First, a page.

As with any survey data, the inconsistency in the event questionnaires posed some challenges.   In particular the data preparation took a while as it involved coding qualitative feedback.  Some of the vertical line dividers used to separate the sections of the visualisation made formatting the design layout tricky until I discovered that temporarily turning off ‘fixed height’ made it a lot easier to adjust the height ratios.  Additionally, I had undertaken the project over an intensive 3 day period, which helped with my creative flow but left me exhausted by the end.

To conclude:

This was an excellent project to take part in as it combined several of my favourite disciplines; social research, community regeneration with my personal interests in hip hop music and gardening.  I enjoyed being creative and thinking like a designer to tell a better data story.

However, this was an intensive process with some technical challenges.  It has made me consider that having access to a specialist data preparation tool would be useful.  In future, I would also spread the work for a project of this scale over a longer time period.

Overall I am really pleased that my design was chosen to be one of nine international data visualisations for the May Project Gardens #VizForSocialGood gallery.   I hope the visualisation helps the project to raise awareness for their excellent work as well as attract some much needed funding.

Hip Hop Gardens.png

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Each week I take part in a data visualisation challenge called ‘Makeovermonday’. The idea is to take a data visualisation that has already been published and make it over using good practice techniques. I use an industry leading data visualisation tool called ‘Tableau’.

The original data visualisation is a simple table showing Dutch export car sales in 2015:

Screen Shot 2017-05-10 at 08.10.54

What do I like about it?

  • It shows the top 10 car brands, model and volume in a nice sorted table.
  • It is simple and easy to understand.

What don’t I like about it?

  • The title could be more insightful.
  • Some car brands are missing.
  • There is a wealth of more information available in the dataset; why just exports and 2015 only?
  • The lack of context; how are export sales changing over time by brand?

My approach to the makeover:

The first thing I always do is to imagine who the audience for my data visualisation could be.  In this case I imagined a car salesperson, who would be interested in sales trends by brand.  I started asking some key questions to help formulate the angle and framing of my intended design:

  • Which are the top 5 car brands in terms of sales?
  • How have brand preferences changed over time?
  • In which months are car sales more or less popular by brand?

I needed a specific focus to look at in detail.  I did some research and came across the following NL Times article relating to the Volkswagen (VW) apologising to its customers after the global ‘Diesel Testing Scandal’ in October 2015.  This was interesting to me as I wanted to explore whether this had impacted upon VW car sales in the Netherlands.  I am also a big VW fan as my first ever car was a classic Mk 2 Golf!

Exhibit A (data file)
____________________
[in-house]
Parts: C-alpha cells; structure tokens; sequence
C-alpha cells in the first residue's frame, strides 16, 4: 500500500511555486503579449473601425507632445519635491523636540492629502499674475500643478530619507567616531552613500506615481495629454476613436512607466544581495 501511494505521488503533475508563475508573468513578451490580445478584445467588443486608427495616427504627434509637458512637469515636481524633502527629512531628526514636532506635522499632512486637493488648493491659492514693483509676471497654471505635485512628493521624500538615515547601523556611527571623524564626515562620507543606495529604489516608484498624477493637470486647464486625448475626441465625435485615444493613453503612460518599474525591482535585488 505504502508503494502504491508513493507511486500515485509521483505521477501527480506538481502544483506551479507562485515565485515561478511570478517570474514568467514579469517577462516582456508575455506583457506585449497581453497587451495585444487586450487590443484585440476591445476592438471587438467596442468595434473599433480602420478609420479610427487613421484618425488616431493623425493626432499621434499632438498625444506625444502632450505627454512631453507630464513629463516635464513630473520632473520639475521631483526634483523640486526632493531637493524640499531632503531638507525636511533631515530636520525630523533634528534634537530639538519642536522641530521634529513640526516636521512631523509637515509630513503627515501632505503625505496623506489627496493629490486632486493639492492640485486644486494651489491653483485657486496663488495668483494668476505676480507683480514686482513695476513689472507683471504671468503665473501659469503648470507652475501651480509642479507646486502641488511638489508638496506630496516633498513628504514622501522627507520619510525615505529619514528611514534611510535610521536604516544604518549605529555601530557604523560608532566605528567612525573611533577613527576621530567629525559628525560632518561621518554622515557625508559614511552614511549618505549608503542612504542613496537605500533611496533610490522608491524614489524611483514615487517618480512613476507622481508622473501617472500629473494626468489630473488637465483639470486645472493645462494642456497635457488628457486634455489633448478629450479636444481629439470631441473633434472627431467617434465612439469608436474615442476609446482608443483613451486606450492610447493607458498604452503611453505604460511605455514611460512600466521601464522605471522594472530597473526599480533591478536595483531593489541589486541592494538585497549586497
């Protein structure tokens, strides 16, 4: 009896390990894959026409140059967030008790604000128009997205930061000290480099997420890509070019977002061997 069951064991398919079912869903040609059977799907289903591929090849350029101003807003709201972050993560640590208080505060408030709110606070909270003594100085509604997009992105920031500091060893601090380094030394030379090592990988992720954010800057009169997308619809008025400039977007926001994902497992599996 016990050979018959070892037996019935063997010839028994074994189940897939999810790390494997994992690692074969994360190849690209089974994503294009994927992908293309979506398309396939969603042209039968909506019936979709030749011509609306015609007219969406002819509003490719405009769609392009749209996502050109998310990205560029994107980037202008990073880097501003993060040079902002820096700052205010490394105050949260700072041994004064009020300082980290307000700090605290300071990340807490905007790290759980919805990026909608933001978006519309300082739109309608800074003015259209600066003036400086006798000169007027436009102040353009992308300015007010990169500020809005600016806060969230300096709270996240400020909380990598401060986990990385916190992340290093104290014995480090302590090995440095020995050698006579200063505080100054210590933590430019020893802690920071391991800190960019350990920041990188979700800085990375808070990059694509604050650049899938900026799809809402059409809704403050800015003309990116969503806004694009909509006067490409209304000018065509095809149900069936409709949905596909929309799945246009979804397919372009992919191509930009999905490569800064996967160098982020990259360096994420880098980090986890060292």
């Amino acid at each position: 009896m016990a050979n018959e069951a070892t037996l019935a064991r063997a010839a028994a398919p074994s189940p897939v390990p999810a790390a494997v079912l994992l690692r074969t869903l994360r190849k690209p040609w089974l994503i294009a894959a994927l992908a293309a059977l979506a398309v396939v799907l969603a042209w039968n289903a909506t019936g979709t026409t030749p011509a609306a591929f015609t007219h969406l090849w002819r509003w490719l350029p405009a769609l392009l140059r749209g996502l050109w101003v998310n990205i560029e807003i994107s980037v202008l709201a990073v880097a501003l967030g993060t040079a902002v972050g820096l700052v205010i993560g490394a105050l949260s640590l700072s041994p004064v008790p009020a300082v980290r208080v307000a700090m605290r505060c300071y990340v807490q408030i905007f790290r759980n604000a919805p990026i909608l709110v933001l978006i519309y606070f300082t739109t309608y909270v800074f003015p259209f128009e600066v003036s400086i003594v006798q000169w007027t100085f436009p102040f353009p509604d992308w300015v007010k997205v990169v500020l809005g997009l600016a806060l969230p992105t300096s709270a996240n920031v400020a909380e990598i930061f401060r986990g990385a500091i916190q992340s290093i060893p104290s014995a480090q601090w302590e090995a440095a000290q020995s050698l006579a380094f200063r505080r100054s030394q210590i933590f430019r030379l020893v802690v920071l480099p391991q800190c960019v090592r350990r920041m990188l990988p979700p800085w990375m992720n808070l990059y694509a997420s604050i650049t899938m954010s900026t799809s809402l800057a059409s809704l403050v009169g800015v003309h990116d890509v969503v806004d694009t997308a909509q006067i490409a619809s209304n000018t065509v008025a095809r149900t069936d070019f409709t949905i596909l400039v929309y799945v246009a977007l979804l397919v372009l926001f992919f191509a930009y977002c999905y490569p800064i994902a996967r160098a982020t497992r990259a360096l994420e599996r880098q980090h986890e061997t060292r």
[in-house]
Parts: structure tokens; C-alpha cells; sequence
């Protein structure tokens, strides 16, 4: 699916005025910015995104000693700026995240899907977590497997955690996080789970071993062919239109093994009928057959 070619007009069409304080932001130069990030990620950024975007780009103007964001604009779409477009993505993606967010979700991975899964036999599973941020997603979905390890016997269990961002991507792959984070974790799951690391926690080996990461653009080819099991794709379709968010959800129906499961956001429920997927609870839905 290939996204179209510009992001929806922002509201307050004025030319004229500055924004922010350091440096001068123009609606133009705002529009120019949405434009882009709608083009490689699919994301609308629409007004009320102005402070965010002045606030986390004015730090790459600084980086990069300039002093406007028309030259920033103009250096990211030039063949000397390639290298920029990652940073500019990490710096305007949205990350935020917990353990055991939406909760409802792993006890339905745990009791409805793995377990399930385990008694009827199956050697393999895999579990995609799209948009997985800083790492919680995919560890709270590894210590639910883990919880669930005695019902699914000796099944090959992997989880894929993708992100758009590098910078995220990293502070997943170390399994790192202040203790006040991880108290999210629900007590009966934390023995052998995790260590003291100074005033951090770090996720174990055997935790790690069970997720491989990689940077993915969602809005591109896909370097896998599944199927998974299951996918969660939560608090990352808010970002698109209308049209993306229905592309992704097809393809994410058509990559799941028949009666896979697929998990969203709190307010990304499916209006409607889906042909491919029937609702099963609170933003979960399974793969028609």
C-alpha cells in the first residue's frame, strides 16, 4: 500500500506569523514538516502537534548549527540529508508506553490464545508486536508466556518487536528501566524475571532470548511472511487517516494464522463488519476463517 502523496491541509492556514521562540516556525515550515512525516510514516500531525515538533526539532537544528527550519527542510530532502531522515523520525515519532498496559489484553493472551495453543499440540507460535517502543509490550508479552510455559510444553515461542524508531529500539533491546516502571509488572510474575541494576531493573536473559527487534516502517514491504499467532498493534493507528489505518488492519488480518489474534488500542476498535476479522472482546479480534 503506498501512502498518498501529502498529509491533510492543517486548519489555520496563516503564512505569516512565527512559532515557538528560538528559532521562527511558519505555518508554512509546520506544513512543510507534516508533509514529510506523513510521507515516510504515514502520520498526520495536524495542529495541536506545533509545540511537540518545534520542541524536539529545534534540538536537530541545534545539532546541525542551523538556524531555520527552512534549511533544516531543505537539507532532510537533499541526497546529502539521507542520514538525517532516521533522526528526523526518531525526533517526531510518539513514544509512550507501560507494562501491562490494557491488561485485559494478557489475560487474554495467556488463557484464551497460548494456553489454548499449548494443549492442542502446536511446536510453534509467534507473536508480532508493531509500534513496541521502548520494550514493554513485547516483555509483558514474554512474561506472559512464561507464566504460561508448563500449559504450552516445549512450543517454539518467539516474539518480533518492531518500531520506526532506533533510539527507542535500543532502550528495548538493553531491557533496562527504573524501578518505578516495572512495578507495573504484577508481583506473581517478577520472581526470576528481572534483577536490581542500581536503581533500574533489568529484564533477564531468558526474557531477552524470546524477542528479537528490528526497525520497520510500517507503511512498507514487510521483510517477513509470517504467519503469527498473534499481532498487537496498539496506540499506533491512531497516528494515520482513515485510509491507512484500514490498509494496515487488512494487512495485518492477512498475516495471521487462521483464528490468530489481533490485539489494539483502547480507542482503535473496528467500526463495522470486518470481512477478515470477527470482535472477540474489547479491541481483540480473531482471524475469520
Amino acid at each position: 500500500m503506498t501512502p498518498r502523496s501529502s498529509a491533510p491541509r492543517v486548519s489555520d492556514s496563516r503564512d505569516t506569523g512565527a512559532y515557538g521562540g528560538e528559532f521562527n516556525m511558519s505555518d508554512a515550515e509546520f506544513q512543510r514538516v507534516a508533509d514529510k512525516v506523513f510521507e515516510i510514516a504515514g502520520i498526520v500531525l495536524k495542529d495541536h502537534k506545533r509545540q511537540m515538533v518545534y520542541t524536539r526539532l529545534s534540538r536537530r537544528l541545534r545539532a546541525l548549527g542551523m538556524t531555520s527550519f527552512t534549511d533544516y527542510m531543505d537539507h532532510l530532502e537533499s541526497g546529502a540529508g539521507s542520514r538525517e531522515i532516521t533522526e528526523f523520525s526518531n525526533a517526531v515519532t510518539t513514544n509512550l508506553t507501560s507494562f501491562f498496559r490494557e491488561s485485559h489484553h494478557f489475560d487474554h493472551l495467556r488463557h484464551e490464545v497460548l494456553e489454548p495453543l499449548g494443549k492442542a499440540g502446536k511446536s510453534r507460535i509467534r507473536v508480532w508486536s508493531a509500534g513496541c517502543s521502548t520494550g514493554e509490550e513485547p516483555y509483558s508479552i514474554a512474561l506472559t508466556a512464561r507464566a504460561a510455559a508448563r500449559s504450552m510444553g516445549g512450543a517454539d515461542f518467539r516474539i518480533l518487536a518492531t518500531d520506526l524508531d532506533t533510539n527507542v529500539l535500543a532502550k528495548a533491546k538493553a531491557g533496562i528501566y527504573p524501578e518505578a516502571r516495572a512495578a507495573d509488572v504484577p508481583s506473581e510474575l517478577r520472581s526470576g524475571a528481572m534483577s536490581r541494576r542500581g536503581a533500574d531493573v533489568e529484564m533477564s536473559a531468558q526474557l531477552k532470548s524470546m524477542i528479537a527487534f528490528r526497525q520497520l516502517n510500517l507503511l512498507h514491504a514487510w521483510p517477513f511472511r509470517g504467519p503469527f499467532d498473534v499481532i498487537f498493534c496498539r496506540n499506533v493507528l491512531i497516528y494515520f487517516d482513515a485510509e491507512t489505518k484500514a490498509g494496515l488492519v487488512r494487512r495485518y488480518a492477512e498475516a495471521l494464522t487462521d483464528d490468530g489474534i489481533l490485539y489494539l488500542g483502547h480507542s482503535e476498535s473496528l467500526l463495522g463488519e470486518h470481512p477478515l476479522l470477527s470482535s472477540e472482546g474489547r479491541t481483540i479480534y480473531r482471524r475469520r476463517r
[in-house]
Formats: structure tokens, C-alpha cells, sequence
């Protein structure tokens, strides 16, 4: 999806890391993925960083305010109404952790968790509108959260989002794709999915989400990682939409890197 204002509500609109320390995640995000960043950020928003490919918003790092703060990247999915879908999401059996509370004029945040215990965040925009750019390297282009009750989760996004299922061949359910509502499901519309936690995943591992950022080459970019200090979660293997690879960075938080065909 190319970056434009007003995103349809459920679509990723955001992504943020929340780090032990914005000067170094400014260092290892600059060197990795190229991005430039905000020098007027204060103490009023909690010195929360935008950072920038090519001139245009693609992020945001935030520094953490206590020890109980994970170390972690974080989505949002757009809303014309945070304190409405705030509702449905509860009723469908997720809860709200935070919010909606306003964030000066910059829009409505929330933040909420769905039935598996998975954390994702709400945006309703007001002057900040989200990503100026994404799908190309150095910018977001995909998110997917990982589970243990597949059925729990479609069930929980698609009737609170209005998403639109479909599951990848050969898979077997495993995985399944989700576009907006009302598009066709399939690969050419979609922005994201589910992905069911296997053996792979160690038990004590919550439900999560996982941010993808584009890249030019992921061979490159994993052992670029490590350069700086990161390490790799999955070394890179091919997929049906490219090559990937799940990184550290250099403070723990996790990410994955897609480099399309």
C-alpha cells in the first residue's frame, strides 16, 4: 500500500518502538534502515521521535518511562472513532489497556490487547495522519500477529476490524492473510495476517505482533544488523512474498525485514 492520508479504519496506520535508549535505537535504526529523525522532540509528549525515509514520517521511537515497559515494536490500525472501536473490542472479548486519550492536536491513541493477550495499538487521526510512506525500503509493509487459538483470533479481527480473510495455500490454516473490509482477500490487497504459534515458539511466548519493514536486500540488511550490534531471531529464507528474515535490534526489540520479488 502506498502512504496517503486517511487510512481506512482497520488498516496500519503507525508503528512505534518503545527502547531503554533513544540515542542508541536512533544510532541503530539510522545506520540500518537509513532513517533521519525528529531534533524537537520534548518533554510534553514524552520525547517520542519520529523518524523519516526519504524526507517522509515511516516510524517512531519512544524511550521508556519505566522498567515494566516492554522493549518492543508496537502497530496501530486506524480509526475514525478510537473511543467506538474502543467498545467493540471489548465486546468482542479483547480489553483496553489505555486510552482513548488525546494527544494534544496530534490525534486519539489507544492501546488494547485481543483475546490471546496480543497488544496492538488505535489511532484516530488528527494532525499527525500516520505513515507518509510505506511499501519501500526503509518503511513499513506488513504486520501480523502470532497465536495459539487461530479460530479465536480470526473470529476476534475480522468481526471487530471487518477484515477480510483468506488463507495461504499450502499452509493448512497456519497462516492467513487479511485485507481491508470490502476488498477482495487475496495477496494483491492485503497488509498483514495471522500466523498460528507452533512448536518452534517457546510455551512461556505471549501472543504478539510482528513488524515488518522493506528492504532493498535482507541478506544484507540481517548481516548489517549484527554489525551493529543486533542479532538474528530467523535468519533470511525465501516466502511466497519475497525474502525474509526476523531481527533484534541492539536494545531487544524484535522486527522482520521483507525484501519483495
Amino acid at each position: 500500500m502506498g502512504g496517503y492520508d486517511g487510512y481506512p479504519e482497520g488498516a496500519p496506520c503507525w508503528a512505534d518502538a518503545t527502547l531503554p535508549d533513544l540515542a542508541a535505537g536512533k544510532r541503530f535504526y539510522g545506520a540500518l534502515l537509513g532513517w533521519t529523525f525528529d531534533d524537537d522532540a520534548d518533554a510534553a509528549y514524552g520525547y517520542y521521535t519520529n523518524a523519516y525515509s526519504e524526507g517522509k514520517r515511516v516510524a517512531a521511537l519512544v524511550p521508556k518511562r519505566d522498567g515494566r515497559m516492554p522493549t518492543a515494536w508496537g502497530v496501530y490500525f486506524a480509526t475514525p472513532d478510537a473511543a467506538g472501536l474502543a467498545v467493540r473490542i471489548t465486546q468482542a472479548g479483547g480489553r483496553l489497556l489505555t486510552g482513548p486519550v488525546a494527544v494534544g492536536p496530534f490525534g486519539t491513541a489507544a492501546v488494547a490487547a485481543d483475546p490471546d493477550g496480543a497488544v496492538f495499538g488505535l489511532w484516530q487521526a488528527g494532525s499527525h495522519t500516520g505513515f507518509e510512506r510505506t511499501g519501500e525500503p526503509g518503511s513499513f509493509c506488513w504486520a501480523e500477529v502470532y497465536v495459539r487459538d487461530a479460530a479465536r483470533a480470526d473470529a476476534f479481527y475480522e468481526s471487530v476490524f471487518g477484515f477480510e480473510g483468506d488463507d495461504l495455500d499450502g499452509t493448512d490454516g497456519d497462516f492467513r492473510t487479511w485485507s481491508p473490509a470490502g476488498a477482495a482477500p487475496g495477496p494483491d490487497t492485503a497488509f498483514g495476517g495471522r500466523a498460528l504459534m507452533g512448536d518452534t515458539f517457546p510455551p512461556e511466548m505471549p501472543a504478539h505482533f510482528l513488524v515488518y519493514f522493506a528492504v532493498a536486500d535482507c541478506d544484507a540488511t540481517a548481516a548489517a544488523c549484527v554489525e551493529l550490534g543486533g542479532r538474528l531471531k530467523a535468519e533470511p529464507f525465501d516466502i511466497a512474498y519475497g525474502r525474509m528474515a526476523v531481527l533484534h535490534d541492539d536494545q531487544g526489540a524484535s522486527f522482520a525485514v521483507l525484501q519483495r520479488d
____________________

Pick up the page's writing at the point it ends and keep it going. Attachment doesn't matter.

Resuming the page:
My step by step design process:

Introducing the context;

  • I wanted to answer the questions I had set myself in a brief but insightful title.
  • I used the same colours and font (‘futura’) found on my local VW dealer website and a publicly available version of the famous VW logo.
  • I added some context to give my reader some background information as well as pose a question, which I would aim to answer.

Screen Shot 2017-05-16 at 14.30.57

The analysis;

  • Then I used some brief analysis based upon the charts that follow aim to set some more context and answer the research question posed in the introduction.
  • Simple bar charts were used to show that VW is the top brand for the last 5 years.  I deliberately colour coded VW in its corporate blue and the other brands in shades of grey so they would fade in to the background.
  • Monthly sales are presented as spark lines matching the same colour legend as the bar charts.  The VW sales line is deliberately thicker, so that it visually stands out compared to the other brands.  The maximum and minimum sales months are labelled using a ‘Max/Min Window’ calculation.  The axis are independently scales with no zero to exaggerate the differences between brands.
  • I did experiment with using a ‘Level of Detail’ calculation to differentiate the colours of the minimum and maximum sales values.  This is something I wish to revisit in a future makeover as it is a valuable but more complex process.
  • A text box is used as a subtle dividing line to break the visualisation into sections.

Screen Shot 2017-05-16 at 13.31.38

  • Colour coded trend lines show how the top 5 brands perform over the last 5 years.
  • A reference line is set for 2015, Q4 to indicate the date of the VW apology for the diesel testing scandal.
  • A ‘table calculation’ is used to show the percentage change in sales since the apology was published.
  • An area annotation indicates that sales for VW have increased, but not to the same extent as most of the other brands.
  • Data source, image copyright and design tags all listed as per standard.

Screen Shot 2017-05-16 at 14.46.24

Publishing the visualisation;

  • Because there are over 9 million sales records in the dataset, then in order to publish it efficiently I needed to aggregate the dataset to only those variables I had used.  To do this I followed this simple tutorial video courtesy of Andy Kriebel’s excellent ‘#TableauTipTuesday’ blog series.
  • Finally I published the data visualisation to Tableau Public and Twitter.  This is what the final visualisation looks like:

Dutch Car Sales v2

To conclude:

The analysis shows that VW are still the most popular car brand in the Netherlands, despite the diesel testing scandal.    However, whilst sales have increased since the public apology was published, they have not risen as much as most of the other competitor brands.